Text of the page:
Our Scottish Future made the plea as a report examining how the different governments had worked together during the coronavirus pandemic commented on the “seemingly dire personal relationship” between Boris Johnson and Scottish First Minister Nicola Sturgeon.
The paper, based on interviews with senior figures in both the London and Edinburgh governments, argued the close-working relationships that have now been built up between health ministers across the UK need to be replicated and become a permanent feature of politics.
It insisted a “fundamental review of relations” is needed in an attempt to “examine the root causes which lay behind the failure to co-operate during the Covid crisis”.
It comes as a letter was sent from Scottish Parliament, Northern Ireland Assembly and Welsh Senedd Committee chairs jointly requesting a consultation on a role for devolved governments in the UK-EU Parliamentary Partnership Assembly.
The letter was sent to Lord Kinnoull, chair of the House of Lords European Union Committee, on Wednesday.
Our Scottish Future found the “absence of communication between the UK Government and the devolved administrations reduced the opportunity for effective engagement between the centre and the nations and regions”.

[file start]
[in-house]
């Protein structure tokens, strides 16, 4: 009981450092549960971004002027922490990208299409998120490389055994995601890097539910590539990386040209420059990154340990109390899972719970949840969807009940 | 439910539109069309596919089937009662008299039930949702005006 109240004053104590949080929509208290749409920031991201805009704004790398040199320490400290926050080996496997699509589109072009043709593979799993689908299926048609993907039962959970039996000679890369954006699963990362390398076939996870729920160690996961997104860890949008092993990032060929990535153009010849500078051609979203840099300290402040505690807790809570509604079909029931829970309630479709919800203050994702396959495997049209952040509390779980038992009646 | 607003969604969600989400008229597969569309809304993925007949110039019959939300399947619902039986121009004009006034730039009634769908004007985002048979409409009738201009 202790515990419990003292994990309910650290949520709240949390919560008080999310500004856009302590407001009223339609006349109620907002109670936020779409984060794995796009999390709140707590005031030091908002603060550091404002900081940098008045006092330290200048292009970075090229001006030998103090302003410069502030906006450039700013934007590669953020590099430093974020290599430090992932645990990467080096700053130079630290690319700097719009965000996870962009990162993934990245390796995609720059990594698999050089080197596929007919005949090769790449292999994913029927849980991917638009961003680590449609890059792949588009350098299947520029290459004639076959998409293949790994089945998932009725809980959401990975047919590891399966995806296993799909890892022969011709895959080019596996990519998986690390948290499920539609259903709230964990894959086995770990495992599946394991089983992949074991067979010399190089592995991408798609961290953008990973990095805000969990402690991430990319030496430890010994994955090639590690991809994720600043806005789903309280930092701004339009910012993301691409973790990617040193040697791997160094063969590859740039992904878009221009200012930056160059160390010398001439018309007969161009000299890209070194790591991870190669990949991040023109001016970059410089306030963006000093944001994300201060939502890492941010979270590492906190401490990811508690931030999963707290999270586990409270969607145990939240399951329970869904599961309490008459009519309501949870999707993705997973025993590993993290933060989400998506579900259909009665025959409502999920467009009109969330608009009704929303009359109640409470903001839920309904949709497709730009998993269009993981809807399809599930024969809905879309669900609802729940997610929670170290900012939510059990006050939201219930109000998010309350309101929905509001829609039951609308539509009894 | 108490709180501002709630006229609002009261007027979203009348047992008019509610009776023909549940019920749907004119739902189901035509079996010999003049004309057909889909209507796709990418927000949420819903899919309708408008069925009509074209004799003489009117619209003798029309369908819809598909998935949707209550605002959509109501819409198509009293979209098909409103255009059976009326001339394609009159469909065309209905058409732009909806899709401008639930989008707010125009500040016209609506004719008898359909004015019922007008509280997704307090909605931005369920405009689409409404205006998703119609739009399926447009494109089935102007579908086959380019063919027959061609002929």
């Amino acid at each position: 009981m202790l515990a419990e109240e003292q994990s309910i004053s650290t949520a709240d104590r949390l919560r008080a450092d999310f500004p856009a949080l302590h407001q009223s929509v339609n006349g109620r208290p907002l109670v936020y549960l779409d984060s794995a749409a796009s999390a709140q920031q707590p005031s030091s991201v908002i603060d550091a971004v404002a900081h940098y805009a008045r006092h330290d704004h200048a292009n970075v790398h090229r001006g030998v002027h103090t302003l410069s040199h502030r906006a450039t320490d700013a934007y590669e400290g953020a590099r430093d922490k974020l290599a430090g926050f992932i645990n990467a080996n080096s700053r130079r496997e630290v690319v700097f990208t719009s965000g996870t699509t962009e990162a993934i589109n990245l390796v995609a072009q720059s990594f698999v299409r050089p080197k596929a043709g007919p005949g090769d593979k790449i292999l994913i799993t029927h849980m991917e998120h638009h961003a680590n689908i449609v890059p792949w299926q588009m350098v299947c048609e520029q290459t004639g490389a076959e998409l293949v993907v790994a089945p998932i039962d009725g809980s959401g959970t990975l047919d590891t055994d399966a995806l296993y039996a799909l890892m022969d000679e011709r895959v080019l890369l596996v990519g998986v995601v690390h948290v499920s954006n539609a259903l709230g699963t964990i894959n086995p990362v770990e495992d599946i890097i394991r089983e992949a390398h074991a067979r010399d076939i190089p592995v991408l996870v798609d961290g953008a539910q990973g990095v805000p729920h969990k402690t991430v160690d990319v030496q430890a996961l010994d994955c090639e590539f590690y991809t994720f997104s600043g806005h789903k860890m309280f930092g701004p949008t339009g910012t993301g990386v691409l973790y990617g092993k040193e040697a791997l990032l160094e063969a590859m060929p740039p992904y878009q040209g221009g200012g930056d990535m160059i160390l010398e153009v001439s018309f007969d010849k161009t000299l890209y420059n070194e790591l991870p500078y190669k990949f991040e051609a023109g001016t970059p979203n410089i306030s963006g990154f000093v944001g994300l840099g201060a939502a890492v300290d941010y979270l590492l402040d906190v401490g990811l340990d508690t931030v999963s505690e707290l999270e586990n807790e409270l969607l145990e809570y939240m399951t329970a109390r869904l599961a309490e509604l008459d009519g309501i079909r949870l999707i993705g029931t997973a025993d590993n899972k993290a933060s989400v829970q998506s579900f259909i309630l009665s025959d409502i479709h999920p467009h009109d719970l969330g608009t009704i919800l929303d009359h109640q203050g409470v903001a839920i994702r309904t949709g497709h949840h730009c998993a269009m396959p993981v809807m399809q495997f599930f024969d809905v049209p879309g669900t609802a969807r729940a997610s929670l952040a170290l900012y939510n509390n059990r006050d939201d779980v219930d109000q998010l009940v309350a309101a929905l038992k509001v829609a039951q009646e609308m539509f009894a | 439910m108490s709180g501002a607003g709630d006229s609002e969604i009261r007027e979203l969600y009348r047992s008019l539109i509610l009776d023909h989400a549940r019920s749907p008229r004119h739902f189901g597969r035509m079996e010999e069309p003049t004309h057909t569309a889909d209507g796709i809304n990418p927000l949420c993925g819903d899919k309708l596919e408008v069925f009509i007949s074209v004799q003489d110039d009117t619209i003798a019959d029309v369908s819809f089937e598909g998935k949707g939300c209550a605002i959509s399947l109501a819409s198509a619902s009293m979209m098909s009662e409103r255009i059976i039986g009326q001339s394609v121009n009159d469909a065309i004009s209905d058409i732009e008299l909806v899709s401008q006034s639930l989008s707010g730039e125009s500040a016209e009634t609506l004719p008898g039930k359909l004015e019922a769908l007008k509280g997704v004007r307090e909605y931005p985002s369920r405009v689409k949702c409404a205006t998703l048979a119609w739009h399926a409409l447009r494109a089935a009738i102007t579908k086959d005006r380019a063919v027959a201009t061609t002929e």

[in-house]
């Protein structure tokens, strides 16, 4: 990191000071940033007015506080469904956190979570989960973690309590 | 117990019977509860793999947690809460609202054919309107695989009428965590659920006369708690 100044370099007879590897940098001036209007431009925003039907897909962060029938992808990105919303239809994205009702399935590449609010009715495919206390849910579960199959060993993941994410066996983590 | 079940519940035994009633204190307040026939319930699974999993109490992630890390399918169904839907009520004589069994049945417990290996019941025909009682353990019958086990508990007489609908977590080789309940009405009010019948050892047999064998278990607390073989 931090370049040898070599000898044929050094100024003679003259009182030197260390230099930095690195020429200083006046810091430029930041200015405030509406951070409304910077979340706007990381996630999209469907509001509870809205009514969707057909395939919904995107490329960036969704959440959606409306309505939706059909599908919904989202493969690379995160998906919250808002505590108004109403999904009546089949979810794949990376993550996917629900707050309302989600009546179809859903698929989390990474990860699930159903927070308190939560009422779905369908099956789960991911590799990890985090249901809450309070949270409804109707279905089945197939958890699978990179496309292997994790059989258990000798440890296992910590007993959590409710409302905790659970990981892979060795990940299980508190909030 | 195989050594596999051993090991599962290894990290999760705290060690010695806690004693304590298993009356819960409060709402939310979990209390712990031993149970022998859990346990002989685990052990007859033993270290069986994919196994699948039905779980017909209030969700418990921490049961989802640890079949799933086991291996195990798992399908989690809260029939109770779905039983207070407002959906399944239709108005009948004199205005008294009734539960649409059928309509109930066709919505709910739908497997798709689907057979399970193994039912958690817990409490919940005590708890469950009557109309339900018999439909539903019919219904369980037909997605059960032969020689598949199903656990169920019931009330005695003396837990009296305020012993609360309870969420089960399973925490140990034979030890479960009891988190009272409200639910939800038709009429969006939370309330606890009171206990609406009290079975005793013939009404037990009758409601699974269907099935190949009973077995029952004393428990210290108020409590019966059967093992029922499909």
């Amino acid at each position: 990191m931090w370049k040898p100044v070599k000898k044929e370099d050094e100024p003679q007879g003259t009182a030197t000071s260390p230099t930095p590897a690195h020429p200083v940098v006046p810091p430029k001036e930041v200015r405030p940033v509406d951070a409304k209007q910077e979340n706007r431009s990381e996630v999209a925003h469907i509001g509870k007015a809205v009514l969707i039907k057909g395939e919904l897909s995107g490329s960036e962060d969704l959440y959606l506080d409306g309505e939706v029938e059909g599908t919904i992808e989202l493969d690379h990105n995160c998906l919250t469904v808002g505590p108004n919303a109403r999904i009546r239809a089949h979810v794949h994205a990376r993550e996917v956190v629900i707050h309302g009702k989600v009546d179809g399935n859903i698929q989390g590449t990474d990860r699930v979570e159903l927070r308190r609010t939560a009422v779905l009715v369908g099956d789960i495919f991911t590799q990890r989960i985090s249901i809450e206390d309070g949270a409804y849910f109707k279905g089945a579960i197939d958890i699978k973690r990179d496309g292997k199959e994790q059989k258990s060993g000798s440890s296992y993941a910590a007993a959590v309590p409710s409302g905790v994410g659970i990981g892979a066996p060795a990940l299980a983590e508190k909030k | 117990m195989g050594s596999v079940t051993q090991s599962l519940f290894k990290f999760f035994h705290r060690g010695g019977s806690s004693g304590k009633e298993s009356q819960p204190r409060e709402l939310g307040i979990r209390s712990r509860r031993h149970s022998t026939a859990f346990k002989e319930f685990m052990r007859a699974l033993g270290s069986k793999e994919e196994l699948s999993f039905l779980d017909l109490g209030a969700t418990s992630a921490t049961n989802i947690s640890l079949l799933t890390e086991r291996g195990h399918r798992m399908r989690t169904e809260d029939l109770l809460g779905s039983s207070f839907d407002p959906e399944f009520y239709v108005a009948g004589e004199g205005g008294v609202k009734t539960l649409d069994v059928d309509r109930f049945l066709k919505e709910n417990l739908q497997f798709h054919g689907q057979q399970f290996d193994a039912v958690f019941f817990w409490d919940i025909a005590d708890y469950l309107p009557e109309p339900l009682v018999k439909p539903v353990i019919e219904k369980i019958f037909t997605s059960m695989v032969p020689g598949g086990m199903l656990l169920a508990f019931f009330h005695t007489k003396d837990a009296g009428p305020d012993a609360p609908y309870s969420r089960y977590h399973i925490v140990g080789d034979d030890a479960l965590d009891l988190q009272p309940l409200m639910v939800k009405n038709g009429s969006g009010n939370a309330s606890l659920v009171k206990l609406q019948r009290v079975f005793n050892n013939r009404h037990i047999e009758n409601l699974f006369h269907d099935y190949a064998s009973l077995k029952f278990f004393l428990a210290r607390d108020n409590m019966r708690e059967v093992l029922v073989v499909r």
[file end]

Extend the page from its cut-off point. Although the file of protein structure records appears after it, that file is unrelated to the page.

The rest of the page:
The think-tank stated: “Good crisis management relies entirely on clear lines of reporting, forums for collaboration and good information-sharing so that, even when stakeholders have different views, those differences of opinion can be aired and resolved speedily.
“This was missing entirely during a crucial part of the pandemic response – the period we had to ‘get our act together’ before an inevitable second wave.”
While governments across the UK were working to tackle the spread of the virus, the think-tank said UK officials complained about the Scottish Government’s “refusal to accept that co-operation was a ‘two way street'”.
One said: “In our case, officials from the devolved administrations were always invited to key meetings, but never once were our own officials allowed into theirs.”
As a result of this, “Downing Street appears to have decided to pull up the drawbridge completely”, the report added.
There was a further “low point” in relations in July, when the Scottish and Welsh governments criticised the quarantine arrangements put in place for travellers coming to the UK from overseas.
And in September, Welsh First Minister Mark Drakeford revealed he had not had a phone call from Mr Johnson for four months, with the Labour politician branding this “simply unacceptable”.
Professor David Kerr, a cancer expert at the University of Oxford and chairman of Our Scottish Future’s Health Commission, was clear the pandemic “too often witnessed a deficit of co-operation and co-ordination between the UK and Scottish governments, which only risked potential damage to our response to the disease”.
Regarding this “failure to co-operate” by the different governments, the report said this could be attributed, in part, to political differences between the Tory regime at Westminster and the SNP one at Holyrood.